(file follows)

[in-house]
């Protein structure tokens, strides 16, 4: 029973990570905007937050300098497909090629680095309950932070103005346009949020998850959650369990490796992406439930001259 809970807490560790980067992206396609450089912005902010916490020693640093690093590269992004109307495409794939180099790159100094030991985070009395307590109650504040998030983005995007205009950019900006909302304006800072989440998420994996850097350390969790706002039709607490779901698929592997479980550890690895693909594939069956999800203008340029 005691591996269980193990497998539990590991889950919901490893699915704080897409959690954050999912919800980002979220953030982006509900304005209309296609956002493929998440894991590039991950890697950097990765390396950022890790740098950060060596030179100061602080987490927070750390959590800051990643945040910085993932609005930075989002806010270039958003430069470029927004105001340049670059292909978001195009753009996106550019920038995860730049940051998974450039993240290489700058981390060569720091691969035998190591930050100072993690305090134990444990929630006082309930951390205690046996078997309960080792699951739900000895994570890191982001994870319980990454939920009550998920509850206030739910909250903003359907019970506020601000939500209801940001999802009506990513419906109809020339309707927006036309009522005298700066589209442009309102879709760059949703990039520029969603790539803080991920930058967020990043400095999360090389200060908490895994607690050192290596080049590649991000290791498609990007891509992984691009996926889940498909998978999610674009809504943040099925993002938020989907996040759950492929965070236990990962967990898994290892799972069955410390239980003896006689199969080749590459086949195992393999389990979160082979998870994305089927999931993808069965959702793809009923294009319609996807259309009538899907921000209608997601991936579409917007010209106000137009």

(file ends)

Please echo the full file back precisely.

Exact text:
[in-house]
């Protein structure tokens, strides 16, 4: 029973990570905007937050300098497909090629680095309950932070103005346009949020998850959650369990490796992406439930001259 809970807490560790980067992206396609450089912005902010916490020693640093690093590269992004109307495409794939180099790159100094030991985070009395307590109650504040998030983005995007205009950019900006909302304006800072989440998420994996850097350390969790706002039709607490779901698929592997479980550890690895693909594939069956999800203008340029 005691591996269980193990497998539990590991889950919901490893699915704080897409959690954050999912919800980002979220953030982006509900304005209309296609956002493929998440894991590039991950890697950097990765390396950022890790740098950060060596030179100061602080987490927070750390959590800051990643945040910085993932609005930075989002806010270039958003430069470029927004105001340049670059292909978001195009753009996106550019920038995860730049940051998974450039993240290489700058981390060569720091691969035998190591930050100072993690305090134990444990929630006082309930951390205690046996078997309960080792699951739900000895994570890191982001994870319980990454939920009550998920509850206030739910909250903003359907019970506020601000939500209801940001999802009506990513419906109809020339309707927006036309009522005298700066589209442009309102879709760059949703990039520029969603790539803080991920930058967020990043400095999360090389200060908490895994607690050192290596080049590649991000290791498609990007891509992984691009996926889940498909998978999610674009809504943040099925993002938020989907996040759950492929965070236990990962967990898994290892799972069955410390239980003896006689199969080749590459086949195992393999389990979160082979998870994305089927999931993808069965959702793809009923294009319609996807259309009538899907921000209608997601991936579409917007010209106000137009």